Pubdate: Wed, 03 Sep 2003
Source: Cape Times (South Africa)
Copyright: 2003 Cape Times.
Author: Jo-Anne Smetherham


Most city drug counselling centres have waiting lists of up to six weeks to 
cope with rocketing addiction.

And while the rising drug problem is also reflected in the increased number 
of child addicts, poorer families are finding treatment increasingly 
difficult to come by.

This was revealed at a meeting of the South African National Council on 
Alcoholism and Drug Dependence (Sanca) at the Bellville library yesterday.

At the meeting Charles Parry, director of the Medical Research Council's 
Alcohol and Drug Abuse Research Group, announced the findings of an MRC 
study into the changing demands for treatment in the past seven years.

The study of rehabilitation centres shows that 80% of facilities had 
waiting lists last year. The Cape Town Drug Counselling Centre (CTDCC) 
waiting list was six weeks long in January. The list is now two weeks long.

"If someone comes to us and they are really motivated, to tell them to come 
back in two weeks' time is really disheartening," said Grant Jardine, 
director of CTDCC, which drew up waiting lists for the first time this year.

The South African National Council on Alcoholism and Drug Dependence 
(Sanca) has waiting lists three to four weeks long, said director David Fourie.

"Quite a few people who really want help are finding it really hard to get 
it. If you are not on medical aid, or earning enough to send your child to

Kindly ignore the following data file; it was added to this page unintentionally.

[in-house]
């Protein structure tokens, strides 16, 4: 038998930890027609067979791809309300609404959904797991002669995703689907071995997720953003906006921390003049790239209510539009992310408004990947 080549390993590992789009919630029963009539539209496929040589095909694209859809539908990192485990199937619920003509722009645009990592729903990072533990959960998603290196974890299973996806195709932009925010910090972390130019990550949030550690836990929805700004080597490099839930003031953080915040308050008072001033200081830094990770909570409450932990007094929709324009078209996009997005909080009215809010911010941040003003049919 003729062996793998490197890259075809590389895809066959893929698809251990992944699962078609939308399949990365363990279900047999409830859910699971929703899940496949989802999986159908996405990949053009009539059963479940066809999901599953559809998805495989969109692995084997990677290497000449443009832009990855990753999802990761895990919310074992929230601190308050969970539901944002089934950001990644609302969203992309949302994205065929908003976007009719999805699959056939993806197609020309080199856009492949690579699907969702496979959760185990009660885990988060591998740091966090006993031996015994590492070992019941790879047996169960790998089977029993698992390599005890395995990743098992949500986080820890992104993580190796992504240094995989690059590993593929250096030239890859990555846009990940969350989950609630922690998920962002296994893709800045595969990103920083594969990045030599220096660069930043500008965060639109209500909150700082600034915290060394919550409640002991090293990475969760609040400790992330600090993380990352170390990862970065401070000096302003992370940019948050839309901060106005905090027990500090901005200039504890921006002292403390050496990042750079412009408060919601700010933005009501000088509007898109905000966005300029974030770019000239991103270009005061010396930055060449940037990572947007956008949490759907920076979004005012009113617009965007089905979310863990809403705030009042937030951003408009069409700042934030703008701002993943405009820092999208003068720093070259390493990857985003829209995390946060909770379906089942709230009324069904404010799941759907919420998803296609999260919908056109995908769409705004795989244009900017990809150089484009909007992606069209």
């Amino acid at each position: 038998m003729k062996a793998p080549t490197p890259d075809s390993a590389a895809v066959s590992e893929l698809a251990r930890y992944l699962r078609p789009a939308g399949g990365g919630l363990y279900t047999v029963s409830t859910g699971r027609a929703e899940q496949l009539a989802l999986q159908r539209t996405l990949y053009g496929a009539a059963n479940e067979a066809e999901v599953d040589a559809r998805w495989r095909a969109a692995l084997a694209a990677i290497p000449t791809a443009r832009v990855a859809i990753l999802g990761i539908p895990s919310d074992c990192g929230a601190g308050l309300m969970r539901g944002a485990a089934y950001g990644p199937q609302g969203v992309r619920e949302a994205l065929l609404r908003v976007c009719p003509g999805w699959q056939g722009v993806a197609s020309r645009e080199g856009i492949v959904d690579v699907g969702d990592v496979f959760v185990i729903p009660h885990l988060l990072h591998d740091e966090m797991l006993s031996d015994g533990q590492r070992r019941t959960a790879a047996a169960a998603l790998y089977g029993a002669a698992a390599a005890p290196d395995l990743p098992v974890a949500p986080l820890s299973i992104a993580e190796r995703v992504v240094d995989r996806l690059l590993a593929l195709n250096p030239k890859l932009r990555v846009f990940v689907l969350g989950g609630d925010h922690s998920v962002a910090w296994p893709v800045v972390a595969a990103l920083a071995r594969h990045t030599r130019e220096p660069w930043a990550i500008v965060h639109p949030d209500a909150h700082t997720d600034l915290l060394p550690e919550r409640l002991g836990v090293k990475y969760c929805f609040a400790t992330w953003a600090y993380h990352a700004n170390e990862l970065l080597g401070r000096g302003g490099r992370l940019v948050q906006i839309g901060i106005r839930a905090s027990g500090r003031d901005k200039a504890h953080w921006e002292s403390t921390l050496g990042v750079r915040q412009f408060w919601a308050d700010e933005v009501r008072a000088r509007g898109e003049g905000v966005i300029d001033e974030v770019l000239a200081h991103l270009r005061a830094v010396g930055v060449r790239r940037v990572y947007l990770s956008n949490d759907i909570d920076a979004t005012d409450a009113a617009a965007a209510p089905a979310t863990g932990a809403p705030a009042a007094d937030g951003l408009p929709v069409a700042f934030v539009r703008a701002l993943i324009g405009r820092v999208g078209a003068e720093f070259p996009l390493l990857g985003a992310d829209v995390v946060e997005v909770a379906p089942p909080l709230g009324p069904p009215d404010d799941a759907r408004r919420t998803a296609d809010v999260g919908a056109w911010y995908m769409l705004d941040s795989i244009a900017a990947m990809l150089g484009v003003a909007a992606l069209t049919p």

a private facility, it's very difficult," said Jardine.

"The problem has got worse, but there are fewer slots available for people 
who cannot pay for treatment," said Charles Parry, director of the Alcohol 
and Drug Abuse Research Group.

In the first six months this year, 17 children aged between 10 and 12 years 
sought help for drug addiction in the city.

Jardine said that child addiction was "something that doesn't even stand 
out any more, because it's not uncommon now.

We have made allowances for children in our programmes."

Parry said that the proportion of addicts in treatment who were under 20 
had increased, and had stabilised at between 20% and 25%.

In a city survey last year, Parry said, two-thirds of 12- to 17-year-olds 
who said that they had drunk alcohol also reported that they had binged in 
the previous month.

And a community survey showed last year that 10% of 11- to 17-year-olds in 
Cape Town had been drunk more than 10 times.

Drug education should target children "at a young age", Parry said, and 
treatment opportunities needed to be increased.

In the study, MRC researchers had collected information from 23 treatment 
centres in the city over the past seven years, and examined 15 000 patient 

They found that:

* The proportion of people seeking treatment with alcohol addiction as 
their primary problem had declined from 81% seven years ago to 45% this year.

This was partly because Avalon, which previously treated 55% of people in 
the survey, closed in 1998.

"But this doesn't mean that alcohol is less of a problem." said Parry. "The 
findings reflect not only the closure of Avalon, but also the increased use 
of hard drugs by younger people."

* Small proportions of people in treatment were black - which reflected the 
scarcity of rehabilitation opportunities in townships.

* Most heroin addicts in treatment were under 23 years old.

The proportion of addicts in treatment who used heroin increased from 
around 6% to 8% in the past seven years.

* The proportion of people addicted to dagga and Mandrax had increased, 
with 30% of people in treatment reporting Mandrax to be their first or 
second substance of abuse.

* The proportion of people using club drugs, such as Ecstasy, LSD and 
amphetamines (speed), had also increased.
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MAP posted-by: Keith Brilhart